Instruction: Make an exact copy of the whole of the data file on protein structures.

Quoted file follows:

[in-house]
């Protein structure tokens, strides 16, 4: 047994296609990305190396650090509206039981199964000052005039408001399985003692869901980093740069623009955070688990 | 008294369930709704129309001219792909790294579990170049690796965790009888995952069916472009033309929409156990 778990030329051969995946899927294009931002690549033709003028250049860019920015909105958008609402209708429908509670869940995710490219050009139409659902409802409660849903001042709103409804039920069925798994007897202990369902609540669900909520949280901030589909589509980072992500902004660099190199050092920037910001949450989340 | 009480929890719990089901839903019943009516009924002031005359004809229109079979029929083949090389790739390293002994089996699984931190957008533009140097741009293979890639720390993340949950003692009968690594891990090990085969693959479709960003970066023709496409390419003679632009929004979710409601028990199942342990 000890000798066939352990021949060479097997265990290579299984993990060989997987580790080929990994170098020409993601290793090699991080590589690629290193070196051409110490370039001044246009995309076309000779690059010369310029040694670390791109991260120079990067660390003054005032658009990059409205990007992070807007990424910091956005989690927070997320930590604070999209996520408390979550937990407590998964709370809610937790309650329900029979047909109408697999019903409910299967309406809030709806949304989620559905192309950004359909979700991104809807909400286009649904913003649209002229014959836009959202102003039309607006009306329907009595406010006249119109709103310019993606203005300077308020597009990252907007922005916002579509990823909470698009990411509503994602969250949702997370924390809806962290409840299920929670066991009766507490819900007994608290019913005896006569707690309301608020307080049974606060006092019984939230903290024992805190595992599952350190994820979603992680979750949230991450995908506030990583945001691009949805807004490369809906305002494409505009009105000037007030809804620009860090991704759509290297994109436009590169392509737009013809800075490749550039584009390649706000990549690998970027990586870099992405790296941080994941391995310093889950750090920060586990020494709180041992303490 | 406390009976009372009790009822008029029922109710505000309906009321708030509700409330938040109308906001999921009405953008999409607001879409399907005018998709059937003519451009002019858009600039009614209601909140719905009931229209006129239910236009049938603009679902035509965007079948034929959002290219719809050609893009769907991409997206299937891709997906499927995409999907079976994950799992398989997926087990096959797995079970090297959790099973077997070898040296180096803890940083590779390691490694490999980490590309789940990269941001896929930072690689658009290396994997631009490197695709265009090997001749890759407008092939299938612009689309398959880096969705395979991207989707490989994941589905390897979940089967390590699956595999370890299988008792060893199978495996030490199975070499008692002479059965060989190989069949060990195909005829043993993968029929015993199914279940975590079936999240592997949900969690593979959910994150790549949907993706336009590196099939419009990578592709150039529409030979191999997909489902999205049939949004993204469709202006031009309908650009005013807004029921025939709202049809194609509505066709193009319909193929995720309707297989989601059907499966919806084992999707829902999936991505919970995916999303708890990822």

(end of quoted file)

[in-house]
């Protein structure tokens, strides 16, 4: 047994296609990305190396650090509206039981199964000052005039408001399985003692869901980093740069623009955070688990 | 008294369930709704129309001219792909790294579990170049690796965790009888995952069916472009033309929409156990 778990030329051969995946899927294009931002690549033709003028250049860019920015909105958008609402209708429908509670869940995710490219050009139409659902409802409660849903001042709103409804039920069925798994007897202990369902609540669900909520949280901030589909589509980072992500902004660099190199050092920037910001949450989340 | 009480929890719990089901839903019943009516009924002031005359004809229109079979029929083949090389790739390293002994089996699984931190957008533009140097741009293979890639720390993340949950003692009968690594891990090990085969693959479709960003970066023709496409390419003679632009929004979710409601028990199942342990 000890000798066939352990021949060479097997265990290579299984993990060989997987580790080929990994170098020409993601290793090699991080590589690629290193070196051409110490370039001044246009995309076309000779690059010369310029040694670390791109991260120079990067660390003054005032658009990059409205990007992070807007990424910091956005989690927070997320930590604070999209996520408390979550937990407590998964709370809610937790309650329900029979047909109408697999019903409910299967309406809030709806949304989620559905192309950004359909979700991104809807909400286009649904913003649209002229014959836009959202102003039309607006009306329907009595406010006249119109709103310019993606203005300077308020597009990252907007922005916002579509990823909470698009990411509503994602969250949702997370924390809806962290409840299920929670066991009766507490819900007994608290019913005896006569707690309301608020307080049974606060006092019984939230903290024992805190595992599952350190994820979603992680979750949230991450995908506030990583945001691009949805807004490369809906305002494409505009009105000037007030809804620009860090991704759509290297994109436009590169392509737009013809800075490749550039584009390649706000990549690998970027990586870099992405790296941080994941391995310093889950750090920060586990020494709180041992303490 | 406390009976009372009790009822008029029922109710505000309906009321708030509700409330938040109308906001999921009405953008999409607001879409399907005018998709059937003519451009002019858009600039009614209601909140719905009931229209006129239910236009049938603009679902035509965007079948034929959002290219719809050609893009769907991409997206299937891709997906499927995409999907079976994950799992398989997926087990096959797995079970090297959790099973077997070898040296180096803890940083590779390691490694490999980490590309789940990269941001896929930072690689658009290396994997631009490197695709265009090997001749890759407008092939299938612009689309398959880096969705395979991207989707490989994941589905390897979940089967390590699956595999370890299988008792060893199978495996030490199975070499008692002479059965060989190989069949060990195909005829043993993968029929015993199914279940975590079936999240592997949900969690593979959910994150790549949907993706336009590196099939419009990578592709150039529409030979191999997909489902999205049939949004993204469709202006031009309908650009005013807004029921025939709202049809194609509505066709193009319909193929995720309707297989989601059907499966919806084992999707829902999936991505919970995916999303708890990822």